So Saturday morning Steve and I repeated the drive and headed up to Ebbetts Pass. This time the weather was much better. Though unusually cool temperatures prevailed, there was only patchy cloudiness and the day looked to be a fine one. It was sometime after 9a before we headed out along the Pacific Crest Trail. The trail took us up around the east side of Ebbetts Peak, around and above Kinney Lakes, and within an hour we were approaching the impressive East Face of Reynolds.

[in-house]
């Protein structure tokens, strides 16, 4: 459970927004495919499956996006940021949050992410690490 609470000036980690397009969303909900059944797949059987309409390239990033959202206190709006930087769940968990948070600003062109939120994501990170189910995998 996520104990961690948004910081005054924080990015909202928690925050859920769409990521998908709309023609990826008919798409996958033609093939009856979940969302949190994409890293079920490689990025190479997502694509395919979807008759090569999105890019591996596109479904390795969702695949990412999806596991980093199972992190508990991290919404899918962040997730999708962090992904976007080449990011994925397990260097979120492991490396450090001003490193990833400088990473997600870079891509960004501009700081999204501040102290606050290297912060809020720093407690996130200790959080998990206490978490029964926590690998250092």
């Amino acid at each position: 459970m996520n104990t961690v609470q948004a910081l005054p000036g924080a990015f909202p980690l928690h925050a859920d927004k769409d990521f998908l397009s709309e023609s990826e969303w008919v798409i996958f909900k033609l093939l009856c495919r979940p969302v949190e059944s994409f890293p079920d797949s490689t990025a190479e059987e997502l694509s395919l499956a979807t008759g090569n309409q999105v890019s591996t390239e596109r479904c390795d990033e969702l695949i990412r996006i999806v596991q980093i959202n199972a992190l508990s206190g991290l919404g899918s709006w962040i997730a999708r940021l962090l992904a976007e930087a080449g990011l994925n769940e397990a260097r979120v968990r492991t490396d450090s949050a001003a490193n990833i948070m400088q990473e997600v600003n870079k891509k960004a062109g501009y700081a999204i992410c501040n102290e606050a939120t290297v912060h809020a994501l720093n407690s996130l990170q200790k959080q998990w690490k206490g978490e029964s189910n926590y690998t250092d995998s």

It took another hour to reach the face and climb the lower two-thirds comprised of scree and talus. Then the class 3 part began. This would be Steve's first venture climbing at this difficulty, and we were both a bit nervous. I would have a hard time facing Denice, his wife, should anything bad happen to Steve since I felt primarily responsible for his safety. My own wife might forgive me getting myself hurt, but not so easily one of our friends accompanying me. We quickly found why this part of the Sierra is little reknowned for quality rock climbing - the rock is horribly loose. Following up some short but steep chutes, we found the rock crumbled easily under our feet and in our hands as we pulled ourselves up. The rock is nearly all volcanic in these parts, poorly agglomerated, looking like smaller rocks embedded in compressed ash. I had Steve stay off a bit to one side as I fumbled up the rock, bringing a number of pieces slipping and whizzing down the chute past him. Fortunately this section lasted only a short 20 minutes and we were soon up on the crest.